Post-pandemic, many businesses are gradually exploring new solutions that turn out to be not just more affordable, but also eco-friendly.

Climate change is a fact, one that not many people want to believe, but one that is slowly catching up to us. Climate change indicators have been spiking for the last decade and they will not cease until actions are taken. When you think of the internet and its endless possibilities, you’re surely unaware of the fact that it (indirectly) is becoming one of the main CO2 (Carbon Dioxide) producers up to date. How is it possible that the internet (a virtual construct) has any sort of pollutant impact on the “real” world? Let’s find out.

Data Centers

As it is in the nature of things, the internet has evolved from its simple texting imperative on to a (still) fleshing environment where people trade, play, communicate, watch videos, and many other things. This creates a massive amount of content creation, and thus also data storage. Enter Data Centers, the main mode of data storage and processing. While they are convenient and efficient, they also require huge amounts of energy to maintain the hardware cooling systems. This energy necessity has a substantial CO2 output, which of course, is not good for the environment. The harm caused by this CO2 production can’t be ignored, considering that by 2021 there are more than 7 million data centers worldwide. 

Green Hosting

To tackle this growing problem, going green was the inevitable result. Hosting companies have moved on to more eco-friendly solutions, which has proven to be both beneficial for the environment and affordable for the companies.

Webline-Services (for example) has decided to use energy-efficient hardware. This reduces cooling loads, and thus demands less energy from its providers. Ultimately, what happens is there’s less CO2 production and the hosting provider can offer better prices for their services.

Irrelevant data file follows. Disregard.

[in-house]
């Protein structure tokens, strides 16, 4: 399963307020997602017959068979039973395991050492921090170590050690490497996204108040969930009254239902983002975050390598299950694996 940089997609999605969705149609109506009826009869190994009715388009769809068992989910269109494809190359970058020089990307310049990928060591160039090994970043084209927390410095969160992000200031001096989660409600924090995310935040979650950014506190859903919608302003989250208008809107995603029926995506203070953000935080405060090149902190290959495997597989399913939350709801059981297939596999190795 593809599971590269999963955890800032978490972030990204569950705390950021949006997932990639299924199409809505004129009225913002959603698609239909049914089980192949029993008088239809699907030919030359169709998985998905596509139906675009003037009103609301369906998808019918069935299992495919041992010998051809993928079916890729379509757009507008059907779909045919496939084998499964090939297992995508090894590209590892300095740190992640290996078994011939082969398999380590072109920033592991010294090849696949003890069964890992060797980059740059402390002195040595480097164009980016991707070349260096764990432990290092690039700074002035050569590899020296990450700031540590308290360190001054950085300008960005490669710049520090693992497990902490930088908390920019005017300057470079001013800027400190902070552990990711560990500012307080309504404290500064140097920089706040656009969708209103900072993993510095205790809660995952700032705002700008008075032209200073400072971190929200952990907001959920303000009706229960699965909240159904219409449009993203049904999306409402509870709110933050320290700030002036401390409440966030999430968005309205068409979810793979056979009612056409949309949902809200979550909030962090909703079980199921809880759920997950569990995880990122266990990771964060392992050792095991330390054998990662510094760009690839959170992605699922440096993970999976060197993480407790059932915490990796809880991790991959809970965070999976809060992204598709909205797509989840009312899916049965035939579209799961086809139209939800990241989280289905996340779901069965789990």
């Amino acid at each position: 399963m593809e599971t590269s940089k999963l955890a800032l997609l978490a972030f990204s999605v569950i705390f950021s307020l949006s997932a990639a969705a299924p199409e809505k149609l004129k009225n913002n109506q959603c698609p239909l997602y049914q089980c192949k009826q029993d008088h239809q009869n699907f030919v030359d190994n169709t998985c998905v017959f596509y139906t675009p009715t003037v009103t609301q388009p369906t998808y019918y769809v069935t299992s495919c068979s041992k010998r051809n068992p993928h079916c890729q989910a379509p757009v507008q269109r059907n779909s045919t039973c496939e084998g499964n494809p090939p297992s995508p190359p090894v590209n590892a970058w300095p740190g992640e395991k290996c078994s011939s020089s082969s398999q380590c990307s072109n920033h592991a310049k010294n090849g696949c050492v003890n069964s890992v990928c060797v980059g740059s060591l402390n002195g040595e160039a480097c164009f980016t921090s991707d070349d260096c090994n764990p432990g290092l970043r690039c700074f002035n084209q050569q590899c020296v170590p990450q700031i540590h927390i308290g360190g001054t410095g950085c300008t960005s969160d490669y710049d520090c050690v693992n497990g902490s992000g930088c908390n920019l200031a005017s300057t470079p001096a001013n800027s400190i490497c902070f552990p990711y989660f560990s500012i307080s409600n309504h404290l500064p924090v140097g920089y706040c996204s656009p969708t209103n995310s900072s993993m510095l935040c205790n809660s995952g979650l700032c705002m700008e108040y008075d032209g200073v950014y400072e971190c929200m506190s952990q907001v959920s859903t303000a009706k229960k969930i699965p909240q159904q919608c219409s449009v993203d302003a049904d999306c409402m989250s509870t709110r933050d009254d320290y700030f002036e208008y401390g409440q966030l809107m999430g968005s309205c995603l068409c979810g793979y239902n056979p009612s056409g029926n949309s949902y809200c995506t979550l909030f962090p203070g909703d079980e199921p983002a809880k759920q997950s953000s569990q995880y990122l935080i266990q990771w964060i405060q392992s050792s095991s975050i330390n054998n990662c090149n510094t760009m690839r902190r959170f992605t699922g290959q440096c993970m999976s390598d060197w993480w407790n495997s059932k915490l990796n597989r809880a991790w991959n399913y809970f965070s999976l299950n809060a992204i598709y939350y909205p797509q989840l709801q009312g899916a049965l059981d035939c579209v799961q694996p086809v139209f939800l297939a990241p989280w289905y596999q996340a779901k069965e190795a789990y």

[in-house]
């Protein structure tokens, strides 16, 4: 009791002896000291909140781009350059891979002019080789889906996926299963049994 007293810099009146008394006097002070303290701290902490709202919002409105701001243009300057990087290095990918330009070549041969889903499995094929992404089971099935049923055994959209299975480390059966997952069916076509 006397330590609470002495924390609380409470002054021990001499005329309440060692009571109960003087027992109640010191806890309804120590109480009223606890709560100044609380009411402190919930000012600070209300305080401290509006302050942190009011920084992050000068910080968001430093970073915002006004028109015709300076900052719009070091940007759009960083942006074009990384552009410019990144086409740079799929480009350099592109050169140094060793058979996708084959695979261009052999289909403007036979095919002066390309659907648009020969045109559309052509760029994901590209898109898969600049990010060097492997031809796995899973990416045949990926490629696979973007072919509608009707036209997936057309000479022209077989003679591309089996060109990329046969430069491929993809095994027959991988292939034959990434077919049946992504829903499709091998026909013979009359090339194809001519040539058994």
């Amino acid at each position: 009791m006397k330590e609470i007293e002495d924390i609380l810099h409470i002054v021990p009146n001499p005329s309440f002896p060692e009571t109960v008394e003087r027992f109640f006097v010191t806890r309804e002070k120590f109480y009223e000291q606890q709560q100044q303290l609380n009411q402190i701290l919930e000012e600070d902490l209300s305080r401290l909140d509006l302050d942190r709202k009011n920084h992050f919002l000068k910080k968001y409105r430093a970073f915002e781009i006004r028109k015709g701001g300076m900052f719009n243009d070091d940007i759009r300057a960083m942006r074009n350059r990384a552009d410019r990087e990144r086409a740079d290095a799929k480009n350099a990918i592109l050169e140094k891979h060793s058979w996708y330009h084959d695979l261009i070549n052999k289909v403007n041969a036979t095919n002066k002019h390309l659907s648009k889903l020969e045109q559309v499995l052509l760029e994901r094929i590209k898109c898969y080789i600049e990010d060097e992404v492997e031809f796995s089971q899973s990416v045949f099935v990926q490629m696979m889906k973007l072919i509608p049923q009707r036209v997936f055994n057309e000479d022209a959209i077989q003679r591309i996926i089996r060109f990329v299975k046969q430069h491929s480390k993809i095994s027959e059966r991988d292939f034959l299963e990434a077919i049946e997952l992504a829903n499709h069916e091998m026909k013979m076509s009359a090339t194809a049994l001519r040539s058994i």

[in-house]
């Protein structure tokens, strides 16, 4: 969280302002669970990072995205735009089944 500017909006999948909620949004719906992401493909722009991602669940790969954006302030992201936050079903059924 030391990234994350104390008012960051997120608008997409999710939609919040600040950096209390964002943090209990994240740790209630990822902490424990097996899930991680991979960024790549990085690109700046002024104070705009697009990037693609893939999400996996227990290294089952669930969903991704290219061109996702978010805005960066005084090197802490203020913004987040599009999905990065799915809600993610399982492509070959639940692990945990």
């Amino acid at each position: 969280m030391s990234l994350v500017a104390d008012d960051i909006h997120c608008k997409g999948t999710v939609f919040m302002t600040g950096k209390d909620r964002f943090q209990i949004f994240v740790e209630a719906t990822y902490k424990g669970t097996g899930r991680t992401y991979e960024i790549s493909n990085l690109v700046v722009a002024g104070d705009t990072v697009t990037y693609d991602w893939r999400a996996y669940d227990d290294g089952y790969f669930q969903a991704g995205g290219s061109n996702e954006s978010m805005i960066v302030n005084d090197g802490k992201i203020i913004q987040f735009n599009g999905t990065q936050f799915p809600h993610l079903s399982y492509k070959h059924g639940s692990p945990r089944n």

Another solution presented by web hosts is to purchase their energy from companies that specialize in renewable energy. These energies include sunlight (electromagnetic radiation) through the use of solar panels, Eolic energy that uses wind turbines, and even Hydroelectric power. This step-back from fossil fuel burning seems to be catching up, as more and more clients prefer eco-friendly services. 

Green Computing

Green computing is the study and implementation of eco-friendly computing practices. Its goals are to reduce the production of hazardous materials (keep in mind that we’ve been talking about CO2, but it is not the only byproduct pollutant out there), while exploiting energy efficient hardware and techniques. 

This research area has become so important that some governments have started to institutionalize standards and regulations that promote it. Some of these regulations include (but are not limited to):

  1. Product longevity and recycling, to reduce waste production. 
  2. Data center design, making emphasis on energy providers and waste heat recycling.
  3. Resource allocation.
  4. Cloud computing as an alternative for a Hybrid IT setup.

Our current situation has not stopped the digital growth of the internet. Post-pandemic circumstances will be needing even more clever solutions that adapt these changes.